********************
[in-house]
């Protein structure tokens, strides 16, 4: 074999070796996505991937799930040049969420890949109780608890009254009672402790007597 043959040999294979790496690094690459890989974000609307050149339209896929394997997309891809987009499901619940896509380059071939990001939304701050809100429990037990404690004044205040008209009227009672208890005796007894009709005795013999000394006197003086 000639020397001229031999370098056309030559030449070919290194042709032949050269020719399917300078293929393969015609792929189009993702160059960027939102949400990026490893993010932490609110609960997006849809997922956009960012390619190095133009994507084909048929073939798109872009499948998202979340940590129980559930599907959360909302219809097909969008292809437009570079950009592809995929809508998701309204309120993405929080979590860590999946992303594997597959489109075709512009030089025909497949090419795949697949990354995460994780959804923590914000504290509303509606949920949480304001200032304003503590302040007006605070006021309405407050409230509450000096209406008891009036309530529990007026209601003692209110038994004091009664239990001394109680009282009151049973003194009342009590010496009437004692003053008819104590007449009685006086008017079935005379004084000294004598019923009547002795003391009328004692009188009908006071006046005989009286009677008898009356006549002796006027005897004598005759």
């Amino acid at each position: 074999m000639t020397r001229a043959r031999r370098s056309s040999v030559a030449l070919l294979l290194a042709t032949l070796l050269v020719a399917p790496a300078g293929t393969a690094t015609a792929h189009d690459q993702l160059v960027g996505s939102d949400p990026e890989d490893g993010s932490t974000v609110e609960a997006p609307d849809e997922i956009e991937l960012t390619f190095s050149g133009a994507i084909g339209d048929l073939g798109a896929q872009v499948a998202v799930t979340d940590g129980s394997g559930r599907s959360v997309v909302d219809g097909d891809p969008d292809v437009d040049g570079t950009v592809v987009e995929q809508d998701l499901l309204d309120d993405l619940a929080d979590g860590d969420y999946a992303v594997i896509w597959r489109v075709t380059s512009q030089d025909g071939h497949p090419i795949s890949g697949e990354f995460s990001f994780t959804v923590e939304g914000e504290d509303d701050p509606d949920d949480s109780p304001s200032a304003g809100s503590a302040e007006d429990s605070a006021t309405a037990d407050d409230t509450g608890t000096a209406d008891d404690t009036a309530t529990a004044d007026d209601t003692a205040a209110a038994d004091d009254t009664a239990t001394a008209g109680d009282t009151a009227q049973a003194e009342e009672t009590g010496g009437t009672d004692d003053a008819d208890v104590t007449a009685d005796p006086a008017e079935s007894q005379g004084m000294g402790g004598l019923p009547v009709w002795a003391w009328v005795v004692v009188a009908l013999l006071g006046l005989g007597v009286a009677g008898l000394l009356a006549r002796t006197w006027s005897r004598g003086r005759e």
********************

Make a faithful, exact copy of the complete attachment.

[in-house]
């Protein structure tokens, strides 16, 4: 074999070796996505991937799930040049969420890949109780608890009254009672402790007597 043959040999294979790496690094690459890989974000609307050149339209896929394997997309891809987009499901619940896509380059071939990001939304701050809100429990037990404690004044205040008209009227009672208890005796007894009709005795013999000394006197003086 000639020397001229031999370098056309030559030449070919290194042709032949050269020719399917300078293929393969015609792929189009993702160059960027939102949400990026490893993010932490609110609960997006849809997922956009960012390619190095133009994507084909048929073939798109872009499948998202979340940590129980559930599907959360909302219809097909969008292809437009570079950009592809995929809508998701309204309120993405929080979590860590999946992303594997597959489109075709512009030089025909497949090419795949697949990354995460994780959804923590914000504290509303509606949920949480304001200032304003503590302040007006605070006021309405407050409230509450000096209406008891009036309530529990007026209601003692209110038994004091009664239990001394109680009282009151049973003194009342009590010496009437004692003053008819104590007449009685006086008017079935005379004084000294004598019923009547002795003391009328004692009188009908006071006046005989009286009677008898009356006549002796006027005897004598005759």
């Amino acid at each position: 074999m000639t020397r001229a043959r031999r370098s056309s040999v030559a030449l070919l294979l290194a042709t032949l070796l050269v020719a399917p790496a300078g293929t393969a690094t015609a792929h189009d690459q993702l160059v960027g996505s939102d949400p990026e890989d490893g993010s932490t974000v609110e609960a997006p609307d849809e997922i956009e991937l960012t390619f190095s050149g133009a994507i084909g339209d048929l073939g798109a896929q872009v499948a998202v799930t979340d940590g129980s394997g559930r599907s959360v997309v909302d219809g097909d891809p969008d292809v437009d040049g570079t950009v592809v987009e995929q809508d998701l499901l309204d309120d993405l619940a929080d979590g860590d969420y999946a992303v594997i896509w597959r489109v075709t380059s512009q030089d025909g071939h497949p090419i795949s890949g697949e990354f995460s990001f994780t959804v923590e939304g914000e504290d509303d701050p509606d949920d949480s109780p304001s200032a304003g809100s503590a302040e007006d429990s605070a006021t309405a037990d407050d409230t509450g608890t000096a209406d008891d404690t009036a309530t529990a004044d007026d209601t003692a205040a209110a038994d004091d009254t009664a239990t001394a008209g109680d009282t009151a009227q049973a003194e009342e009672t009590g010496g009437t009672d004692d003053a008819d208890v104590t007449a009685d005796p006086a008017e079935s007894q005379g004084m000294g402790g004598l019923p009547v009709w002795a003391w009328v005795v004692v009188a009908l013999l006071g006046l005989g007597v009286a009677g008898l000394l009356a006549r002796t006197w006027s005897r004598g003086r005759e």